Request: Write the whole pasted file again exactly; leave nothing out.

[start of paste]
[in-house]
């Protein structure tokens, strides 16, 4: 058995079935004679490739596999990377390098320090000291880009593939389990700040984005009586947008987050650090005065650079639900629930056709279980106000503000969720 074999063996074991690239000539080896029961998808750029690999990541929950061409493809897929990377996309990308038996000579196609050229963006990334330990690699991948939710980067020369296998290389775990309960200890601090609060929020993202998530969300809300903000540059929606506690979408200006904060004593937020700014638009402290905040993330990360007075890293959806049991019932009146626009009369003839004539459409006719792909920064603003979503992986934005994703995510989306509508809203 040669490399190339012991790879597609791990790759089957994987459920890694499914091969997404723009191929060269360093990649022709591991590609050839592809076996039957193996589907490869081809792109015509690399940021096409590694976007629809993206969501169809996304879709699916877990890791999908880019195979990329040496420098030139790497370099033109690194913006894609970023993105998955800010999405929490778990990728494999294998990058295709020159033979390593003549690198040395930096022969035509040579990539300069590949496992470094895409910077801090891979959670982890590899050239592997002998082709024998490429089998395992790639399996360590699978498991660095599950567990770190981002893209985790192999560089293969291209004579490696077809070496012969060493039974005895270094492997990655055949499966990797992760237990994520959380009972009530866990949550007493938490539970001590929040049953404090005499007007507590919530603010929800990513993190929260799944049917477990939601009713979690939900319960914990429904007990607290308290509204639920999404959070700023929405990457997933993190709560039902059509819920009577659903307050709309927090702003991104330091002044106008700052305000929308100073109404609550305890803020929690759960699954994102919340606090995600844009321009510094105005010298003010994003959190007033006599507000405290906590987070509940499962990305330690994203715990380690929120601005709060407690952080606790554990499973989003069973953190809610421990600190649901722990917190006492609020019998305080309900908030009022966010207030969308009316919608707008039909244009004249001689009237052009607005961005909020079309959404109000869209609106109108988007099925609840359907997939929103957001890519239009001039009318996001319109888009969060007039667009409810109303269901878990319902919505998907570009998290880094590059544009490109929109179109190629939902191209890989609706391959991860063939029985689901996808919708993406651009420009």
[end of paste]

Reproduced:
[in-house]
């Protein structure tokens, strides 16, 4: 058995079935004679490739596999990377390098320090000291880009593939389990700040984005009586947008987050650090005065650079639900629930056709279980106000503000969720 074999063996074991690239000539080896029961998808750029690999990541929950061409493809897929990377996309990308038996000579196609050229963006990334330990690699991948939710980067020369296998290389775990309960200890601090609060929020993202998530969300809300903000540059929606506690979408200006904060004593937020700014638009402290905040993330990360007075890293959806049991019932009146626009009369003839004539459409006719792909920064603003979503992986934005994703995510989306509508809203 040669490399190339012991790879597609791990790759089957994987459920890694499914091969997404723009191929060269360093990649022709591991590609050839592809076996039957193996589907490869081809792109015509690399940021096409590694976007629809993206969501169809996304879709699916877990890791999908880019195979990329040496420098030139790497370099033109690194913006894609970023993105998955800010999405929490778990990728494999294998990058295709020159033979390593003549690198040395930096022969035509040579990539300069590949496992470094895409910077801090891979959670982890590899050239592997002998082709024998490429089998395992790639399996360590699978498991660095599950567990770190981002893209985790192999560089293969291209004579490696077809070496012969060493039974005895270094492997990655055949499966990797992760237990994520959380009972009530866990949550007493938490539970001590929040049953404090005499007007507590919530603010929800990513993190929260799944049917477990939601009713979690939900319960914990429904007990607290308290509204639920999404959070700023929405990457997933993190709560039902059509819920009577659903307050709309927090702003991104330091002044106008700052305000929308100073109404609550305890803020929690759960699954994102919340606090995600844009321009510094105005010298003010994003959190007033006599507000405290906590987070509940499962990305330690994203715990380690929120601005709060407690952080606790554990499973989003069973953190809610421990600190649901722990917190006492609020019998305080309900908030009022966010207030969308009316919608707008039909244009004249001689009237052009607005961005909020079309959404109000869209609106109108988007099925609840359907997939929103957001890519239009001039009318996001319109888009969060007039667009409810109303269901878990319902919505998907570009998290880094590059544009490109929109179109190629939902191209890989609706391959991860063939029985689901996808919708993406651009420009």